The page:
Heavily irrigated regions in drier climates face the greatest threat
In the upcoming decades, important underground resources could be depleted as a result of excessive pumping of groundwater for drinking and agriculture. According to a new research, parts of India, southern Europe and the U.S. will probably be the most affected areas, while this would affect around 1.8 billion people. The results of the research - conducted by the Colorado School of Mines in Golden, Colorado and Utrecht University in the Netherlands- were presented at the American Geophysical Union (AGU) Fall Meeting.
New modeling of the worldâ€™s groundwater levels allowed the research team to forecast when and where aquifers around the world may reach their limits, or when water levels drop below the reach of modern pumps (limits were considered â€œexceededâ€ when groundwater levels dropped below the pumping threshold for two consecutive years). As expected, the findings showed that heavily irrigated regions in drier climates face the greatest threat of depletion with the large aquifers in the US being the first to deplete, as Californiaâ€™s Central Valley, Tulare Basin and southern San Joaquin Valley could be depleted even within the 2030s. Aquifers in the Upper Ganges Basin area of India, southern Spain and Italy could be depleted between 2040 and 2060 and those in the southern High Plains, which supply groundwater to parts of Texas, Oklahoma and New Mexico, could reach their limits between the 2050s and 2070s. â€œWhile many aquifers remain productive, economically exploitable groundwater is already unattainable or will become so in the near future, especially in intensively irrigated areas in the drier regions of the world,â€ said Inge de Graaf, hydrologist at Colorado School of Mines and head of the research. She added that "when water tables decline, pumping costs will increase and also it will cost more money to maintain the wells. The decline will also reduce discharge into rivers, which could result in rivers running dry".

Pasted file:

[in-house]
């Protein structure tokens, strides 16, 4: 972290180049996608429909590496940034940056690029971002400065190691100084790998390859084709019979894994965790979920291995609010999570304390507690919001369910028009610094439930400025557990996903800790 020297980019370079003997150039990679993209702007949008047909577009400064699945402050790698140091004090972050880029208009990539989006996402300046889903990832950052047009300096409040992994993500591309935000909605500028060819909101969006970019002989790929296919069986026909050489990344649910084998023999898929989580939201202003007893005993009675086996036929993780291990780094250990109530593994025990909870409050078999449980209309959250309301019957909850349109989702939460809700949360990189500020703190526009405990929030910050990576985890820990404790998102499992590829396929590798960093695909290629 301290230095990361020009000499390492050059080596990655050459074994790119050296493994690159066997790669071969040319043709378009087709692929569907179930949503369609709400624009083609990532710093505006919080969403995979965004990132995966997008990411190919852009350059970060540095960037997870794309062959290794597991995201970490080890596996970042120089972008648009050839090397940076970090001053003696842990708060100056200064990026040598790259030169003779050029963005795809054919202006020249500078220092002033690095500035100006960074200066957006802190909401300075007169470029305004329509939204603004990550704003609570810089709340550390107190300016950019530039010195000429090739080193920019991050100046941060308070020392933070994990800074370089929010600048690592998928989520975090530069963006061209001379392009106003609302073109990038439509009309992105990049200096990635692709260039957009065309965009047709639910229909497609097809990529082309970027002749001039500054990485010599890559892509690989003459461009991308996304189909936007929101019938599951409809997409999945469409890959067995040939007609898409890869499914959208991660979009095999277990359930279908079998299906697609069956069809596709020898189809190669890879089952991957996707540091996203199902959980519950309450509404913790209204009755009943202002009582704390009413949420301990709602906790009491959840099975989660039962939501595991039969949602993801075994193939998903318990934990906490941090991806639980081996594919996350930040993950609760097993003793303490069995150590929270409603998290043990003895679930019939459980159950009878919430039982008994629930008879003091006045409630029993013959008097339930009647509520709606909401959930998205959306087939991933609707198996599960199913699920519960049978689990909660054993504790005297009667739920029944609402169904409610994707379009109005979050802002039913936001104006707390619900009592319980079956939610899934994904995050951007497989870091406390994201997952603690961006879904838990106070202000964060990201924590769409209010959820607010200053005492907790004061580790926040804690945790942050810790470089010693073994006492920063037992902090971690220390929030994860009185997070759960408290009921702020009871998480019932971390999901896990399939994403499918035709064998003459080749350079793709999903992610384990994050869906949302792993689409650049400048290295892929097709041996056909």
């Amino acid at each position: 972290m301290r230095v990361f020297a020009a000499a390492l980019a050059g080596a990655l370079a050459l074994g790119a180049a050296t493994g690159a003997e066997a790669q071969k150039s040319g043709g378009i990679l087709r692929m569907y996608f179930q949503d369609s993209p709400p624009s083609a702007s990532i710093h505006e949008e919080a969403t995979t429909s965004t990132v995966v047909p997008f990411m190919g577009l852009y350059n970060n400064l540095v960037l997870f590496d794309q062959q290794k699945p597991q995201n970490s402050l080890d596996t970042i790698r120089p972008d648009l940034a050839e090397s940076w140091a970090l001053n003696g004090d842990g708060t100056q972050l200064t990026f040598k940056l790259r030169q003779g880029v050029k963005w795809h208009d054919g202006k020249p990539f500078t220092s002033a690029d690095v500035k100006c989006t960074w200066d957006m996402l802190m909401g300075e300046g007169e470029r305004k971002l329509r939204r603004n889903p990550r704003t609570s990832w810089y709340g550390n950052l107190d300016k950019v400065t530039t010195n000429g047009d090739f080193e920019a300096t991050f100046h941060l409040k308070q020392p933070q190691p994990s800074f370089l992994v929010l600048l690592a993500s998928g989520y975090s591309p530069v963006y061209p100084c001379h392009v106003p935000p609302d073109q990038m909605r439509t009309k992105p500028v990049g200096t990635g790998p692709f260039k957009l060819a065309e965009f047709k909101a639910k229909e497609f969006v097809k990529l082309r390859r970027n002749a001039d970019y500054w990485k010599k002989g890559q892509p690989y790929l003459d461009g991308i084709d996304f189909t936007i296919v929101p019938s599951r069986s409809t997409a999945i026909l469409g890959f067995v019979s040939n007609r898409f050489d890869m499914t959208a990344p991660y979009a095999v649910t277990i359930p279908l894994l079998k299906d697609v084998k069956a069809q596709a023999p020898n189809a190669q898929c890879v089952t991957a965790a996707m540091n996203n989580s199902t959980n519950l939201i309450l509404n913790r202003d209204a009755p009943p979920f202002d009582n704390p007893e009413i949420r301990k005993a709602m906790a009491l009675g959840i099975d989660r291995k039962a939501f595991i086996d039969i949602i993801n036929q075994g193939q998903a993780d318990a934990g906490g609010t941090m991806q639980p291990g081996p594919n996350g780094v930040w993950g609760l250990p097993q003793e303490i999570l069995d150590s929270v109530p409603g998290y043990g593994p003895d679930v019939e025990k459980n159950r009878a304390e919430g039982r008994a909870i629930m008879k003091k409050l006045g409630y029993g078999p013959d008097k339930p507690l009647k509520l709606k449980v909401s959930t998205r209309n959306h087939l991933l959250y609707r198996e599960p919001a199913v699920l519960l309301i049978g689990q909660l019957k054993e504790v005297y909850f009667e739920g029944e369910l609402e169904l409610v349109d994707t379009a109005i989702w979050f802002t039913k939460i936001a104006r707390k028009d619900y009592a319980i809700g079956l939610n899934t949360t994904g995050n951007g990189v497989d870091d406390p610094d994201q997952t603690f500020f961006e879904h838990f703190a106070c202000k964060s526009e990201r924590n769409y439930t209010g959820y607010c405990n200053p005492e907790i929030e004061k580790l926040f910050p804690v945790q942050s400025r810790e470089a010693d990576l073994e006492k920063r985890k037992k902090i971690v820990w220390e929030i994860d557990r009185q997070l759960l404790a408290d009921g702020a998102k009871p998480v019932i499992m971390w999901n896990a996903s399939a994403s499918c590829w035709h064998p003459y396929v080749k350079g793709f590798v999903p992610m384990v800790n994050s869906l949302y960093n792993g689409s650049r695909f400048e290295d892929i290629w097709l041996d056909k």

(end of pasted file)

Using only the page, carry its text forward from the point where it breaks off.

While previous studies used satellite data to show that several of the worldâ€™s largest aquifers were nearing depletion, aquifer depletion on a smaller, regional scale could not be measured. But the new research used new data on aquifer structure, water withdrawals, and interactions between groundwater and surrounding water to simulate groundwater depletion and recovery on a regional scale. However, scientists still lack complete data about aquifer structure and storage capacity to say exactly how much groundwater remains in individual aquifers. â€œWe donâ€™t know how much water there is, how fast weâ€™re depleting aquifers, or how long we can use this resource before devastating effects take place, like drying up of wells or rivers,â€ says de Graaf.
As expected, the new study found that heavily irrigated regions in drier climates, such as the U.S. High Plains, the Indus and Ganges basins, and portions of Argentina and Australia, face the greatest threat of depletion.